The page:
Q&A: The immunity shield

Dr James Larkin, Consultant Medical Oncologist at The Royal Marsden and a Reader at the ICR, explains why immunotherapy represents a promising new approach to cancer treatment.

What is immunotherapy?


of patients had their tumours shrunk by ipilimumab and nivolumab

What is immunotherapy?

Immunotherapy is a form of treatment that reawakens the immune system so it can fight disease. We’re developing effective immunotherapy treatments that are better able to harness the power of the immune system to kill cancer. Unlike many other drugs for cancer treatment, it is not always necessary to administer immunotherapy for long periods.

How successful has it been in trials so far?

The drug ipilimumab was one of the first immunotherapies to be successfully trialled for the treatment of advanced melanoma.

It was initially assessed on its own and it controlled melanoma for long periods in 15-20% of patients, with manageable side effects. Compared with ipilimumab alone, single-agent pembrolizumab or nivolumab – both monoclonal antibodies to the PD-1 receptor – have shown impressive response rates with durable clinical benefit across clinical trials in advanced melanoma.

A Phase III trial showed that a combination of ipilimumab and nivolumab was significantly more effective at delaying cancer progression than ipilimumab alone. In 58% of patients, the two drugs combined shrank tumours and stopped the cancer advancing for nearly a year on average. For immunotherapies, we’ve never seen tumour shrinkage rates of more than 50%, so this will have a big impact on the future of cancer treatment.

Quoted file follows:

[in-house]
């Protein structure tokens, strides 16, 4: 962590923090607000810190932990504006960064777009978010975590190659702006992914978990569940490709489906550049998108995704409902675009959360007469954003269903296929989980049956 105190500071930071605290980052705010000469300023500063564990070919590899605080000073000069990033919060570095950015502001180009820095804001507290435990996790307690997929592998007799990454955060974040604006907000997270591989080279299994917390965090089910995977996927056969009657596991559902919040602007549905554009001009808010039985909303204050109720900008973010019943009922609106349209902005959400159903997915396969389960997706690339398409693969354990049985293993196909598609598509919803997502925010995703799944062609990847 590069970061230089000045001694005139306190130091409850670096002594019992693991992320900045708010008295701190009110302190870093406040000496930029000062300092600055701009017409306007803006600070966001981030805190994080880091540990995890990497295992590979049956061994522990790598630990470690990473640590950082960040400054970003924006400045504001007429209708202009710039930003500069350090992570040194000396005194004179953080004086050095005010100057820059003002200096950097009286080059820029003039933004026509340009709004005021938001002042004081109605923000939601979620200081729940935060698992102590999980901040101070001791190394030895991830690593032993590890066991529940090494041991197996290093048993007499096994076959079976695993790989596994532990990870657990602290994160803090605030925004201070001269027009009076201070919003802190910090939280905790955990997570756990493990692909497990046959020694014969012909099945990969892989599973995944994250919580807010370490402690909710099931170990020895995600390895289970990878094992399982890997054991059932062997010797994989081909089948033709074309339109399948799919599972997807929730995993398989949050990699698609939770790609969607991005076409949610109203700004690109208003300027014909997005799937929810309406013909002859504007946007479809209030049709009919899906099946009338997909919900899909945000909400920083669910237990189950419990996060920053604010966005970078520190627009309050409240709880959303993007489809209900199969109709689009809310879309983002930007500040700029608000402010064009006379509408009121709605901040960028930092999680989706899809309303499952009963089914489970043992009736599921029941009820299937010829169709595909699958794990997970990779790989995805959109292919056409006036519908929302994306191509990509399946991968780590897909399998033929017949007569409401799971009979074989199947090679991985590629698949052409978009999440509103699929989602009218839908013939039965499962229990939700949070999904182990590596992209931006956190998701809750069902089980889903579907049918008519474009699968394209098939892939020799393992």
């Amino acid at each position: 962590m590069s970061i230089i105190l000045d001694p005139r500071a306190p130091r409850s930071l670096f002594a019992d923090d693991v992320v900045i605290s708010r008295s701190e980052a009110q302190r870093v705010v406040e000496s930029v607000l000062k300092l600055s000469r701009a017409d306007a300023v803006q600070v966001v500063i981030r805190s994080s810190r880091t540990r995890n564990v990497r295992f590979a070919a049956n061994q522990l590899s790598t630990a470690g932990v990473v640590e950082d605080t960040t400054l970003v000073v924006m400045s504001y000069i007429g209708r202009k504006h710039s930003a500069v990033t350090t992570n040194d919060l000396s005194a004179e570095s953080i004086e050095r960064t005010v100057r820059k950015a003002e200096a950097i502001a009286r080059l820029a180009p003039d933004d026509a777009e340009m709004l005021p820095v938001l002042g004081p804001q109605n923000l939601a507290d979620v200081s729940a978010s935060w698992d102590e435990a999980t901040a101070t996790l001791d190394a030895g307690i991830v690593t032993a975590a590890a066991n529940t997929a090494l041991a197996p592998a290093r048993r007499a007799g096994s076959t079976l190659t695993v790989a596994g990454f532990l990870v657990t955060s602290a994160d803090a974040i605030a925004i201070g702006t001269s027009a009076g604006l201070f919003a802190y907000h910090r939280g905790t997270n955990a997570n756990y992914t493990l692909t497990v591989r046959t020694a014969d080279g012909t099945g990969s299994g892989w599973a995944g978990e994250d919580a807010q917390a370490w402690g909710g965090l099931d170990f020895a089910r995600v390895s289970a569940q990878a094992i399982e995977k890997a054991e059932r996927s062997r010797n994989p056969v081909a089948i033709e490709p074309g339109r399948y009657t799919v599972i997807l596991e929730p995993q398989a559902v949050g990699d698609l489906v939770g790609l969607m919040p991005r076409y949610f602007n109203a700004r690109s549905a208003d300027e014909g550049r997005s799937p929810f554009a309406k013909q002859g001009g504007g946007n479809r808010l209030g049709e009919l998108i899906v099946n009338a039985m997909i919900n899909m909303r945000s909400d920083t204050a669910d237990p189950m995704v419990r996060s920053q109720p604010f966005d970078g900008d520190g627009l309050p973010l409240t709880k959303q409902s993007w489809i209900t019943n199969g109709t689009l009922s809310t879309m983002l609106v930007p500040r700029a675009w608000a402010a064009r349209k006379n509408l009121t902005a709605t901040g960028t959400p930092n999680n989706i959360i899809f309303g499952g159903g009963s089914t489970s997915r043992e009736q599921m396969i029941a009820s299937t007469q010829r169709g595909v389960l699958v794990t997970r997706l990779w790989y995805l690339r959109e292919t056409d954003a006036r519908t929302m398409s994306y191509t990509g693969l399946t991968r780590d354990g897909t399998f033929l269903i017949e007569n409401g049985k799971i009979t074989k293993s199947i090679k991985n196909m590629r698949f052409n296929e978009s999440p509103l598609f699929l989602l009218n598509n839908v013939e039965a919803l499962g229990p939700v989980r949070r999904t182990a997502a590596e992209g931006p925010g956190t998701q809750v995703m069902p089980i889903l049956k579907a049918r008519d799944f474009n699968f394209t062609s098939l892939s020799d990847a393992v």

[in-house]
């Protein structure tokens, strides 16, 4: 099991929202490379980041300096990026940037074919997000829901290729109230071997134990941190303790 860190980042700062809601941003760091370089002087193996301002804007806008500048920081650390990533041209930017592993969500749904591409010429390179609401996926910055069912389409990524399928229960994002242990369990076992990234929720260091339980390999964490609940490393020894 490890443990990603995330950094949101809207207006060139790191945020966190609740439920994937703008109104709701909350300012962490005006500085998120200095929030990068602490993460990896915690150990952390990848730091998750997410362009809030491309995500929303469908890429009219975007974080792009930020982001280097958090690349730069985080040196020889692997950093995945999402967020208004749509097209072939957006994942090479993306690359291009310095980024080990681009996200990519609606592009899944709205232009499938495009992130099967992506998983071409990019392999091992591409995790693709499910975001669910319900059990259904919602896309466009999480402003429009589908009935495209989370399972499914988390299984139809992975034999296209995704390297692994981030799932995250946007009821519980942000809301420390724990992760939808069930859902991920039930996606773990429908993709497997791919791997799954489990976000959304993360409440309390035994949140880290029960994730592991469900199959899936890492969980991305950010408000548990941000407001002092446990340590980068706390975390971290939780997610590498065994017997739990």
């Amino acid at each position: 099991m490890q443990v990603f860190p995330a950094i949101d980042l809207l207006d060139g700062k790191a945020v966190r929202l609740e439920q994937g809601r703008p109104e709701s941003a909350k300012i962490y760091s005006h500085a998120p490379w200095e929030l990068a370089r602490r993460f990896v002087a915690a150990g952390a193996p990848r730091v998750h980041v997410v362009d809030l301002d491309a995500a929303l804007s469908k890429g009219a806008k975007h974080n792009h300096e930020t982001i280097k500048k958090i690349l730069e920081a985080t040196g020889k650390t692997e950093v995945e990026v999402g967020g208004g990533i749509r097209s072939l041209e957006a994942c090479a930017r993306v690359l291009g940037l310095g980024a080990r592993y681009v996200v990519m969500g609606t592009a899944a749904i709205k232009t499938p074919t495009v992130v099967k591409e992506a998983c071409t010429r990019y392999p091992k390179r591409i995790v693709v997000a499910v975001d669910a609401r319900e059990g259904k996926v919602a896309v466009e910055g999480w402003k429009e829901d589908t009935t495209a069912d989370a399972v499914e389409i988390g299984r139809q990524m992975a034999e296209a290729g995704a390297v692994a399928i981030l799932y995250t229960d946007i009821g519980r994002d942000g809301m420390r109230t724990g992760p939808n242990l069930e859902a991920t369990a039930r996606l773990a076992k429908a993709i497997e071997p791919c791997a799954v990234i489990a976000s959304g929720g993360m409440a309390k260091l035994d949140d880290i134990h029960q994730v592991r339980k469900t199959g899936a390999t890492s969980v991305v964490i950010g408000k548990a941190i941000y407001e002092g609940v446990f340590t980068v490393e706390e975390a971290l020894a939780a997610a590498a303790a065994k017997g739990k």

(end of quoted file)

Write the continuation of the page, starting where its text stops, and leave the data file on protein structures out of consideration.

Immune-based treatments are currently in development for renal cell and lung cancers, and nivolumab has also been approved to treat kidney cancer.


cases of melanoma are diagnosed every year in the UK, making it the fifth most common cancer

"For immunotherapies, we’ve never seen tumour shrinkage rates of more than 50%, so this will have a big impact on the future of cancer treatment"

What are the downsides?

What are the downsides?

Historically, immunotherapy has been a toxic treatment and not benefited many patients. This has changed dramatically in recent years.

What are the next steps?

We’re looking at extending this success into other tumour types. Research is being carried out in head and neck cancer, bladder cancer, lung cancer and Hodgkin lymphoma. For melanoma patients, we are now looking at adjuvant treatment, in conjunction with surgery. For patients with high-risk resected stage III melanoma, we are investigating the role of adjuvant anti-PD-1 therapy in preventing subsequent relapse of disease.

How is the BRC supporting this work?

The BRC plays an integral role in pioneering collaborative translational research. ADAPTeM and ADAPTeR are BRC-funded clinical trials exploring the mechanisms of response and resistance to anti-PD-1 therapy in metastatic melanoma and advanced renal cell cancer respectively.

The BRC awards given to ADAPTeM and ADAPTeR have been crucial in funding longitudinal tumour biopsies in patients with advanced disease, enabling the in-depth assessment of the tumour microenvironment over the course of anti-PD-1 therapy.

Ultimately, this information will increase our understanding of the mechanistic activity of immunomodulatory antibodies and help identify predictive biomarkers of clinical response and resistance to anti-PD-1 therapy.


of patients had their melanoma controlled for long periods by ipilimumab